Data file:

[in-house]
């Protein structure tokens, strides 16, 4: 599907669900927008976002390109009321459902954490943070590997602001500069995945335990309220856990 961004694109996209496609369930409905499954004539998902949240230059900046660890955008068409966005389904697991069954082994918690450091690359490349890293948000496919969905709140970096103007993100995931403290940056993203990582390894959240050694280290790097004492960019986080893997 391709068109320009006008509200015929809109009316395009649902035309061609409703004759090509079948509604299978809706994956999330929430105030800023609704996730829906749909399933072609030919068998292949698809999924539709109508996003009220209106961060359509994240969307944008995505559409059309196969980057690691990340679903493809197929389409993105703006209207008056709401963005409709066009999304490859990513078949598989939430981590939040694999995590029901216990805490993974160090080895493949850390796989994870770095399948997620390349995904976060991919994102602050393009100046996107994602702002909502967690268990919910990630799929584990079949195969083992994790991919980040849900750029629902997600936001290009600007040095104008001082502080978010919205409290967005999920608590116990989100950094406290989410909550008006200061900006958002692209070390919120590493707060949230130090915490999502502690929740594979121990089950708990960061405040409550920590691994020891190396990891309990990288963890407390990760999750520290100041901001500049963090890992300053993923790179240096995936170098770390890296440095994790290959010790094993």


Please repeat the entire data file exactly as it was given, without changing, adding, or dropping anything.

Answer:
[in-house]
């Protein structure tokens, strides 16, 4: 599907669900927008976002390109009321459902954490943070590997602001500069995945335990309220856990 961004694109996209496609369930409905499954004539998902949240230059900046660890955008068409966005389904697991069954082994918690450091690359490349890293948000496919969905709140970096103007993100995931403290940056993203990582390894959240050694280290790097004492960019986080893997 391709068109320009006008509200015929809109009316395009649902035309061609409703004759090509079948509604299978809706994956999330929430105030800023609704996730829906749909399933072609030919068998292949698809999924539709109508996003009220209106961060359509994240969307944008995505559409059309196969980057690691990340679903493809197929389409993105703006209207008056709401963005409709066009999304490859990513078949598989939430981590939040694999995590029901216990805490993974160090080895493949850390796989994870770095399948997620390349995904976060991919994102602050393009100046996107994602702002909502967690268990919910990630799929584990079949195969083992994790991919980040849900750029629902997600936001290009600007040095104008001082502080978010919205409290967005999920608590116990989100950094406290989410909550008006200061900006958002692209070390919120590493707060949230130090915490999502502690929740594979121990089950708990960061405040409550920590691994020891190396990891309990990288963890407390990760999750520290100041901001500049963090890992300053993923790179240096995936170098770390890296440095994790290959010790094993």